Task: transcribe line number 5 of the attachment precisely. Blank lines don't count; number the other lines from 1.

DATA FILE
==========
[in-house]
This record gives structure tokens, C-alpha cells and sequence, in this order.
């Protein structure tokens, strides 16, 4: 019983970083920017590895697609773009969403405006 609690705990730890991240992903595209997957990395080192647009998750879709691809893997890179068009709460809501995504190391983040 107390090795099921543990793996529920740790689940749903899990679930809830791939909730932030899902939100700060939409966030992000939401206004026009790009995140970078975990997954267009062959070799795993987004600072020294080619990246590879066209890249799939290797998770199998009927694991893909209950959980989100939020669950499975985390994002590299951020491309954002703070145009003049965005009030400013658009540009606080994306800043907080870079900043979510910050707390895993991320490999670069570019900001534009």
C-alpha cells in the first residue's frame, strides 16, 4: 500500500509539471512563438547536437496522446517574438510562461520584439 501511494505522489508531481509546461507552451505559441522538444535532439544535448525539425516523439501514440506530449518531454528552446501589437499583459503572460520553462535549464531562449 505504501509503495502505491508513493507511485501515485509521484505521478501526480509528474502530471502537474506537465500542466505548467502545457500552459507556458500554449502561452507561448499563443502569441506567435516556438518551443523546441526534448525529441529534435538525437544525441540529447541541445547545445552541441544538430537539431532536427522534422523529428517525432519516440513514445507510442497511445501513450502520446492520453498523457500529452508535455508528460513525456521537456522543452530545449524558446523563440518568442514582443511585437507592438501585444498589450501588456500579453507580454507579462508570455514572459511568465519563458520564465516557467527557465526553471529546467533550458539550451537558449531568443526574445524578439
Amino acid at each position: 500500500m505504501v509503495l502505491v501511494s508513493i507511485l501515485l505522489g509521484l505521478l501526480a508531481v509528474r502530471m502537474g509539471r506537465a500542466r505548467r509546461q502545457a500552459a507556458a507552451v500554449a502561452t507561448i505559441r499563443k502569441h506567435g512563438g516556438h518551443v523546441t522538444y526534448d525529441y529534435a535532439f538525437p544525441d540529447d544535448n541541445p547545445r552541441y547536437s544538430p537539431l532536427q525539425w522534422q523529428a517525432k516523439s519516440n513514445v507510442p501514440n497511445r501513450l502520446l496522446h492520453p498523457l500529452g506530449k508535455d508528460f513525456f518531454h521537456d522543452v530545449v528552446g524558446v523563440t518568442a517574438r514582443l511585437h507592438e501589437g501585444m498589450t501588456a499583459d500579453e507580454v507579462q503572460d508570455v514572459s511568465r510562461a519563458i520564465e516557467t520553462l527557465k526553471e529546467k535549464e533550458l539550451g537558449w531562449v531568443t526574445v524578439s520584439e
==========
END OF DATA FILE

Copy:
Amino acid at each position: 500500500m505504501v509503495l502505491v501511494s508513493i507511485l501515485l505522489g509521484l505521478l501526480a508531481v509528474r502530471m502537474g509539471r506537465a500542466r505548467r509546461q502545457a500552459a507556458a507552451v500554449a502561452t507561448i505559441r499563443k502569441h506567435g512563438g516556438h518551443v523546441t522538444y526534448d525529441y529534435a535532439f538525437p544525441d540529447d544535448n541541445p547545445r552541441y547536437s544538430p537539431l532536427q525539425w522534422q523529428a517525432k516523439s519516440n513514445v507510442p501514440n497511445r501513450l502520446l496522446h492520453p498523457l500529452g506530449k508535455d508528460f513525456f518531454h521537456d522543452v530545449v528552446g524558446v523563440t518568442a517574438r514582443l511585437h507592438e501589437g501585444m498589450t501588456a499583459d500579453e507580454v507579462q503572460d508570455v514572459s511568465r510562461a519563458i520564465e516557467t520553462l527557465k526553471e529546467k535549464e533550458l539550451g537558449w531562449v531568443t526574445v524578439s520584439e